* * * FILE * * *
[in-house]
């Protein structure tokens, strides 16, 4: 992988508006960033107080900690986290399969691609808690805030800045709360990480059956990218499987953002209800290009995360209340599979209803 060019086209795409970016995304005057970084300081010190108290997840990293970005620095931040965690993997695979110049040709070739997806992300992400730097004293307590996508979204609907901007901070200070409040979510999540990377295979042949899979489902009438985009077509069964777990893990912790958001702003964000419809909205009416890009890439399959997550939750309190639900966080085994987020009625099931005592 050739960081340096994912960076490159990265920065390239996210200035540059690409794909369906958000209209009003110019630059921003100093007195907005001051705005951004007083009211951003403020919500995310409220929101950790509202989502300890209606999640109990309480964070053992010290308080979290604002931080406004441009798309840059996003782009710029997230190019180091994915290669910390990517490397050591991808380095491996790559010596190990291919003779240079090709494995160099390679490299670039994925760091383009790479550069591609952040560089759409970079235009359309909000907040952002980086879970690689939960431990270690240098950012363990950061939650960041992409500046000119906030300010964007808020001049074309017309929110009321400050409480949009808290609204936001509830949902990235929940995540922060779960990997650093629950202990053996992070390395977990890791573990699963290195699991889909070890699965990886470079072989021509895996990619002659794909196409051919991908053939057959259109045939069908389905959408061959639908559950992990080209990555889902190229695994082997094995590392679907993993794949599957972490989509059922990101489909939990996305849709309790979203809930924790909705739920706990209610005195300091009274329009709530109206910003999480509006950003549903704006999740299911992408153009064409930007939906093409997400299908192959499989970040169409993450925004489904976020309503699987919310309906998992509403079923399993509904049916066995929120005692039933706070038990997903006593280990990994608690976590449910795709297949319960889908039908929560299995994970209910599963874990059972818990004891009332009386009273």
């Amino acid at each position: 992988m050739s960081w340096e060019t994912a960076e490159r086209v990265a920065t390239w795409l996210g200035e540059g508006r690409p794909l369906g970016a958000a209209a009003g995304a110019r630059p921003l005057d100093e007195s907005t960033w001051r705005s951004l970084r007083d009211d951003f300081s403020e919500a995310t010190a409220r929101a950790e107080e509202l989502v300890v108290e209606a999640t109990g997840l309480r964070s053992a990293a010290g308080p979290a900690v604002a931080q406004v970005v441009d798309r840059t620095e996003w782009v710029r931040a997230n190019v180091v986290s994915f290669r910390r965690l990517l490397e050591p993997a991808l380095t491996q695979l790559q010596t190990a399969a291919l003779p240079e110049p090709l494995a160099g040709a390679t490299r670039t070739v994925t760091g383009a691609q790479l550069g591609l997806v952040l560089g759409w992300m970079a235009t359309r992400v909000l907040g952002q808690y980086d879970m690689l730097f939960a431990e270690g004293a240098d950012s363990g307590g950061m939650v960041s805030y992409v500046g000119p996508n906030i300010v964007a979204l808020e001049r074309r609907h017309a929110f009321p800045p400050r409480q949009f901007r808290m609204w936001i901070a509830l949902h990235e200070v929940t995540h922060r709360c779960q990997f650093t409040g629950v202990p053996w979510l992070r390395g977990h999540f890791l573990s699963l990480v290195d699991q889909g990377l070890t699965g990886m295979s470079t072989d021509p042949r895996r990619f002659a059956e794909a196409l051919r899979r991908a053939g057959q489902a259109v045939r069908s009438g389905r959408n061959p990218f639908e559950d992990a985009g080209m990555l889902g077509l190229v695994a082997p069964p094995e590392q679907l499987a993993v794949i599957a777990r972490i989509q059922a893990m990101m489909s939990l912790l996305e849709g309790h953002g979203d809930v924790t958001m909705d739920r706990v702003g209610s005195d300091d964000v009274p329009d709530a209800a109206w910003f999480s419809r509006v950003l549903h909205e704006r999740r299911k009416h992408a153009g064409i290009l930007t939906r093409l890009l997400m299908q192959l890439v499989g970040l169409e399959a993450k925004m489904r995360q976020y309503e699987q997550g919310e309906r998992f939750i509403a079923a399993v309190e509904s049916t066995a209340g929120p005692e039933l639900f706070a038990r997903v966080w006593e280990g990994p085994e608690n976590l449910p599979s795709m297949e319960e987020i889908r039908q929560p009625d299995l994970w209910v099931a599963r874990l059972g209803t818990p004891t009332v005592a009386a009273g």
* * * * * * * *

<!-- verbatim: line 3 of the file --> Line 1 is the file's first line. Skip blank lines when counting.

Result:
């Amino acid at each position: 992988m050739s960081w340096e060019t994912a960076e490159r086209v990265a920065t390239w795409l996210g200035e540059g508006r690409p794909l369906g970016a958000a209209a009003g995304a110019r630059p921003l005057d100093e007195s907005t960033w001051r705005s951004l970084r007083d009211d951003f300081s403020e919500a995310t010190a409220r929101a950790e107080e509202l989502v300890v108290e209606a999640t109990g997840l309480r964070s053992a990293a010290g308080p979290a900690v604002a931080q406004v970005v441009d798309r840059t620095e996003w782009v710029r931040a997230n190019v180091v986290s994915f290669r910390r965690l990517l490397e050591p993997a991808l380095t491996q695979l790559q010596t190990a399969a291919l003779p240079e110049p090709l494995a160099g040709a390679t490299r670039t070739v994925t760091g383009a691609q790479l550069g591609l997806v952040l560089g759409w992300m970079a235009t359309r992400v909000l907040g952002q808690y980086d879970m690689l730097f939960a431990e270690g004293a240098d950012s363990g307590g950061m939650v960041s805030y992409v500046g000119p996508n906030i300010v964007a979204l808020e001049r074309r609907h017309a929110f009321p800045p400050r409480q949009f901007r808290m609204w936001i901070a509830l949902h990235e200070v929940t995540h922060r709360c779960q990997f650093t409040g629950v202990p053996w979510l992070r390395g977990h999540f890791l573990s699963l990480v290195d699991q889909g990377l070890t699965g990886m295979s470079t072989d021509p042949r895996r990619f002659a059956e794909a196409l051919r899979r991908a053939g057959q489902a259109v045939r069908s009438g389905r959408n061959p990218f639908e559950d992990a985009g080209m990555l889902g077509l190229v695994a082997p069964p094995e590392q679907l499987a993993v794949i599957a777990r972490i989509q059922a893990m990101m489909s939990l912790l996305e849709g309790h953002g979203d809930v924790t958001m909705d739920r706990v702003g209610s005195d300091d964000v009274p329009d709530a209800a109206w910003f999480s419809r509006v950003l549903h909205e704006r999740r299911k009416h992408a153009g064409i290009l930007t939906r093409l890009l997400m299908q192959l890439v499989g970040l169409e399959a993450k925004m489904r995360q976020y309503e699987q997550g919310e309906r998992f939750i509403a079923a399993v309190e509904s049916t066995a209340g929120p005692e039933l639900f706070a038990r997903v966080w006593e280990g990994p085994e608690n976590l449910p599979s795709m297949e319960e987020i889908r039908q929560p009625d299995l994970w209910v099931a599963r874990l059972g209803t818990p004891t009332v005592a009386a009273g």